It's not always easy to tell if your child is being bullied or is bullying others and relying on a school's disciplinary measures can be frustrating. You're not alone, though. The child-care experts at care.com have some advice for parents about what to look for when it comes to your child and school bullying.
"I just had the worst day of my life," announced Kristin's twelve-year-old son Ben** as he slumped into the passenger seat.
Earlier that day, Ben had silenced a classmate making rude comments with a terse, "Shut up." While Ben's response could have been more polite, it did not warrant the day of torture that followed. Max the bully hounded Ben for the remainder of the day — shoving him in the hallway, loudly teasing and taunting, calling him names — until Ben retreated to a classroom for protection.
Kristin, who lives in Rockingham County, NH, promptly called the school to inform them of what happened — and to say that she would not send Ben back to school until they could guarantee his safety. After a brief investigation, the school decided to suspend Max for three days.
But when he returned, the bullying resumed. While Max continued to physically and verbally abuse her son, Kristin continued to meet with teachers and administrators. Since the school had suspended Max once prior to the incident with Ben, this was his third strike. Still they did not expel him.
"The school's policy of zero tolerance for bullying is a bunch of fluff they put together to make the parents feel good. They're not putting their money where their mouth is. At some point, Max shouldn't have been allowed in school — for the safety of all the children, not just my son."
Kristin feels relieved that her family had already planned to move towns before the bullying began.
Sadly, Kristin's story is not unique. According to "Bullying Behaviors among US Youth," a 2001 study published in JAMA by Tonja Nansel, Ph.D, 1 in 3 youths in grades 6-10 experience bullying once or several times a week.
Staying at home, however, no longer protects kids from bullying. "Technology has made bullying easier to engage in and spread, as well as harder to escape," says Dr. Robi Ludwig, Psy.D. Parenting Expert at Care.com.
Indeed, according to iSafe.org, 42% of middle schoolers (grades 4-8) have been bullied online and 53% of them admit having said something mean or hurtful to another person online.
Bullying is not new, but it is pervasive — not to mention scary, embarrassing, and humiliating. And unfortunately not all children are as forthcoming as Ben was.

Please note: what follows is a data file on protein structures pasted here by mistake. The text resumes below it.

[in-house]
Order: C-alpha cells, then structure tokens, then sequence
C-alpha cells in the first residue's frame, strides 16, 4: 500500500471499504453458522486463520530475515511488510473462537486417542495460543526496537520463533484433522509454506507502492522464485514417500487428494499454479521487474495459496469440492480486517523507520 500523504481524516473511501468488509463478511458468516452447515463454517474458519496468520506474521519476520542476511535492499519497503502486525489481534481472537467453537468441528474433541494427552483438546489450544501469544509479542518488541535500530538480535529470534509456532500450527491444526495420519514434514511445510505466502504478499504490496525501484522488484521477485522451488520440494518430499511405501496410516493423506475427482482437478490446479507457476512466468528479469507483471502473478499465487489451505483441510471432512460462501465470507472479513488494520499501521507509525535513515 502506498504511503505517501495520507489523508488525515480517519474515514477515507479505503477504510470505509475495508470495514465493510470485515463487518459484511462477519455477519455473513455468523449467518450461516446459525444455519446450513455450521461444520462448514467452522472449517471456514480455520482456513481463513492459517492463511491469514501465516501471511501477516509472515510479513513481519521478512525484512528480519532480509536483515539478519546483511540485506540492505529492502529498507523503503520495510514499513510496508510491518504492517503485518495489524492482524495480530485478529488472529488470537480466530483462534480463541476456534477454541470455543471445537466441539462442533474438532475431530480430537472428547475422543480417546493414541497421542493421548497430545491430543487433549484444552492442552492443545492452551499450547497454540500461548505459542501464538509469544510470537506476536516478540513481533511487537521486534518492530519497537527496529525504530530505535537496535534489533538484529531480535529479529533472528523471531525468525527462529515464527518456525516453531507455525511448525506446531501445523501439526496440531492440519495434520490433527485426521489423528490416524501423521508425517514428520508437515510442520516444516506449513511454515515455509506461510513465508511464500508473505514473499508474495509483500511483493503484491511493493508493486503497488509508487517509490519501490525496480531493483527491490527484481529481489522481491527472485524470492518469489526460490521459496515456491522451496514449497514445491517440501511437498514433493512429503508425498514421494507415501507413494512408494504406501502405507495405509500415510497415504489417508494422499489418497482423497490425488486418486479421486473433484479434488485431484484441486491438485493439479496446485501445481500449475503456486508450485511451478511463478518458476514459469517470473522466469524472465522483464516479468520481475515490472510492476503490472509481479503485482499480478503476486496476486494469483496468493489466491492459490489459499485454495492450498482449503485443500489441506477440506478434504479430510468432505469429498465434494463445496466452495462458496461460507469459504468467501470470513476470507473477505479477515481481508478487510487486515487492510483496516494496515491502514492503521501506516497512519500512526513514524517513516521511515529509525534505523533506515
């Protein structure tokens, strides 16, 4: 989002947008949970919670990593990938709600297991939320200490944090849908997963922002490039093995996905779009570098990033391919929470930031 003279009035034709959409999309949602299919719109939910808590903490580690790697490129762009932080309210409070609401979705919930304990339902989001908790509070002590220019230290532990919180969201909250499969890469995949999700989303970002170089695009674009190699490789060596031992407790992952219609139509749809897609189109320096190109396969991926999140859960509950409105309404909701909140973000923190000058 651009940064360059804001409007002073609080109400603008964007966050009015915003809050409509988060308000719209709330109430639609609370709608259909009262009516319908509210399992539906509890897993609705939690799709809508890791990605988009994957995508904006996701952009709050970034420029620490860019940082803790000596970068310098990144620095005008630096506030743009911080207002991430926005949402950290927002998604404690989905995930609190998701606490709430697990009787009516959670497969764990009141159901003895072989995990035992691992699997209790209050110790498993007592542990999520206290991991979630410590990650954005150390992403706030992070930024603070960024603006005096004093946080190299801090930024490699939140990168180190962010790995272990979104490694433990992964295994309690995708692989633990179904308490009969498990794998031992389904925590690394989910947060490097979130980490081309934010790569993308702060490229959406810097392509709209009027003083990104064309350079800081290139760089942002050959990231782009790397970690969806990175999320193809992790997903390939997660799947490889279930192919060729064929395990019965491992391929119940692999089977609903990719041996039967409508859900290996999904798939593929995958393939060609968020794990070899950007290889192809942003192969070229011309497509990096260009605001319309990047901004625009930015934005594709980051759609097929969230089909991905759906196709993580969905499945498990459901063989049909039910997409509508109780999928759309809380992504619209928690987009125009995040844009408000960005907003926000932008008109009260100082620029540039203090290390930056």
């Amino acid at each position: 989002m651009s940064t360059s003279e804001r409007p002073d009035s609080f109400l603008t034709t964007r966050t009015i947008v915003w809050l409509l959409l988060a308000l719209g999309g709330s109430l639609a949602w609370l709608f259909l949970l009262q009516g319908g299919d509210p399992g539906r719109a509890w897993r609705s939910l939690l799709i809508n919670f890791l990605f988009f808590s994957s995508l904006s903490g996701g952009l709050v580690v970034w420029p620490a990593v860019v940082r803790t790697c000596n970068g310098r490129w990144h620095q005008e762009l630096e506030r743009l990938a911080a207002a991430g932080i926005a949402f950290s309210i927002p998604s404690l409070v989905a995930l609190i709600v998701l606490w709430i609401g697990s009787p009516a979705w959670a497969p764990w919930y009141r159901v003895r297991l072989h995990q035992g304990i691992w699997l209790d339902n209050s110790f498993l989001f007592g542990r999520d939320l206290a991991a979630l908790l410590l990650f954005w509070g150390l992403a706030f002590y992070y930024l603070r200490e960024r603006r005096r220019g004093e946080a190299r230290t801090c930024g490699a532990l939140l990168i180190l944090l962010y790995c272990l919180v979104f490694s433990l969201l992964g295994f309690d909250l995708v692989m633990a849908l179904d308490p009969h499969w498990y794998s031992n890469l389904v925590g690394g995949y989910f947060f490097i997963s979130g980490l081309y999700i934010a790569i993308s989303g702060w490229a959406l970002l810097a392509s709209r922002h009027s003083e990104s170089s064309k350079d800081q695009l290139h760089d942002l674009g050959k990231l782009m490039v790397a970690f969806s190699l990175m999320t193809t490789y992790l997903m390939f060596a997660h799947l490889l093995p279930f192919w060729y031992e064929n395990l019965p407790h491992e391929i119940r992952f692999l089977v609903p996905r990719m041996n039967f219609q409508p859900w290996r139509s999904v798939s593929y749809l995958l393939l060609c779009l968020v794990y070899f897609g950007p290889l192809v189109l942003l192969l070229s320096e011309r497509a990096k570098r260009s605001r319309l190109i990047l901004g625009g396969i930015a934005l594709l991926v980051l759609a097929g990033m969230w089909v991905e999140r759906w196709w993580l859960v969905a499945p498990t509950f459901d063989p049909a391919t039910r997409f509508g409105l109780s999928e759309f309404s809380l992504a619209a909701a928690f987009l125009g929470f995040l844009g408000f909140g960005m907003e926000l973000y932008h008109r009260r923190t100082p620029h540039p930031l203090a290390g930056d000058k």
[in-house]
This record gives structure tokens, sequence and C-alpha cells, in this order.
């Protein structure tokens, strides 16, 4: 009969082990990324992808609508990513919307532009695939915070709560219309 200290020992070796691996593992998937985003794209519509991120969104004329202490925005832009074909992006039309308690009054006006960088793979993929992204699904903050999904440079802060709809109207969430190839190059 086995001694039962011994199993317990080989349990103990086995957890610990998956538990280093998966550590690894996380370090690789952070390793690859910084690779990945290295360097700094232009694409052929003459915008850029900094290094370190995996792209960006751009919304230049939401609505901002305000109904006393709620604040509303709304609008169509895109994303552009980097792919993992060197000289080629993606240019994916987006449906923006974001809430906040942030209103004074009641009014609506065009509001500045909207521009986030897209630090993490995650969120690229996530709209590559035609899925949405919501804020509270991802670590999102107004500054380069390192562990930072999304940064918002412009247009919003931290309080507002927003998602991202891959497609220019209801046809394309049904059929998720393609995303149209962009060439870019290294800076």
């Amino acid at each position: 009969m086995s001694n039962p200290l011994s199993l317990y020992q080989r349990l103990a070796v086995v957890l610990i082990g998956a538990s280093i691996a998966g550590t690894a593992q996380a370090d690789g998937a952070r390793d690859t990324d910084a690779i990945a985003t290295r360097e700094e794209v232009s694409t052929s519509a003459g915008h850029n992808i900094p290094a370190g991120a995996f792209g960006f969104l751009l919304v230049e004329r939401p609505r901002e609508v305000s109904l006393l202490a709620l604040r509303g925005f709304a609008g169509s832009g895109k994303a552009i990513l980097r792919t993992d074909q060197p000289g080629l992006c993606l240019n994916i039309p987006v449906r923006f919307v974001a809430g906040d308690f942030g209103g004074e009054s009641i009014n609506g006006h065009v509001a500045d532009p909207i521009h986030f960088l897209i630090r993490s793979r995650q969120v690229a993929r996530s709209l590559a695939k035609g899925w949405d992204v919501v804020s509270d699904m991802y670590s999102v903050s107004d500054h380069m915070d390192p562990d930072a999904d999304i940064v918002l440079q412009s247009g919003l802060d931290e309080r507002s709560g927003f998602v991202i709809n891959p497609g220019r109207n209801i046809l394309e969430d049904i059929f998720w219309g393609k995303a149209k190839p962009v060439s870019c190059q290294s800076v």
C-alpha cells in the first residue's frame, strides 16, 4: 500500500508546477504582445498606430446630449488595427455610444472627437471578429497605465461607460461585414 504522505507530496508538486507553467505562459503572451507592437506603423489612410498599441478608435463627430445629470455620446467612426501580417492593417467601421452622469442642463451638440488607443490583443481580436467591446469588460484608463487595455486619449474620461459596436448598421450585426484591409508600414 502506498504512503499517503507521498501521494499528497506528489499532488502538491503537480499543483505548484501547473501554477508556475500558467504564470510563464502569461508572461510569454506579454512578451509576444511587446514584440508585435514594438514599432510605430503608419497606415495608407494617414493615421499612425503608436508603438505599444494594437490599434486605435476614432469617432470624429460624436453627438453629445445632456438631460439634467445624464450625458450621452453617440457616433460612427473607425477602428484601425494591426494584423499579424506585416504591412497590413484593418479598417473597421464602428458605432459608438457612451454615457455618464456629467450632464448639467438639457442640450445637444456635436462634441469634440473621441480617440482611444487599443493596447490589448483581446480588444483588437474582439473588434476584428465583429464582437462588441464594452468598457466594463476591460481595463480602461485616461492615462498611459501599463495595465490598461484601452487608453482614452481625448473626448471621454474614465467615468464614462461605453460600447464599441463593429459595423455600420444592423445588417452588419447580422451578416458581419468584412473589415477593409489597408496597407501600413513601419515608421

According to Dr. Joel Haber, bullying expert and author of Bullyproof Your Child for Life, your child could be a victim of bullying if he/she:
*Is reluctant or refuses to go to school
*Clams up when you try to discuss school
*Demands some sort of change in a long-standing routine, like riding the bus to school or going to the park on Saturdays
*Does not want to participate in after-school activities or play with old friends
*Seems hungrier than usual after school — it might be a sign that someone is stealing his lunch money or that he is unwilling to brave the cafeteria at lunchtime
*Shows signs of physical distress such as headaches, stomach-aches, or nausea
*Goes to the nurse in order to avoid going to class
*Performance in school (grades, homework, attendance) suddenly declines
*Acts sullen, angry, and frequently wants to be left alone
*Uncharacteristically uses bad language
*Shows marked behavior change after computer time or a phone call
*Starts asking for more lunch or transportation money without a clear explanation of why it is needed
*Has unexplained bruises or injuries
While you could never imagine your own sweetie excluding or teasing a classmate, 1 out of 5 kids in grades 6-10 admits to being a bully or doing at least some "bullying" (Nansel, et al, 2001). Children know that bullying is wrong. That's why they do it when parents aren't around. That's why cyberbullying has become so common (the Internet is like one huge parentless mansion). And because adults are left in the dark, they don't often face repercussions for their actions. So they keep doing it.
Of course you don't want to admit that your child could be a bully. But you definitely don't want to let your child stay a bully. Look for the signs — and then find a way to check the behaviors.
Dr. Haber says that your child could be a bully if he/she:
*Is exclusive - refuses to include certain kids in play or study
*Persists in certain inappropriate or unpleasant behavior even after you have told him/her to stop
*Is very concerned with being and staying popular
*Seems intolerant of and/or shows contempt for children who are "different" or "weird"
*Frequently teases or taunts other children
*Constantly plays extremely aggressive videogames
*Observes you excluding, gossiping about, or otherwise hurting others. As parents we have a tremendous influence on our children. As human beings, we all occasionally exhibit some bullying behaviors. It's only natural and it doesn't mean we're bad people. But think honestly about your own behavior and then ask — do your kids also show these traits?
Bullying seems scary, but as Dr. Haber reminds us, "It's always been going on. And it's probably been going on at the same level as it always has, but it's gotten much more media attention as of late."
So don't let it overwhelm you or distract from your main goal: raising your child to be a kind, understanding, well-adjusted person.
**All names have been changed to protect identities.
_This article was originally published on August 4th, 2011 on Care.com_
Previously: Technology and the Student of the (Not-So-Distant) Future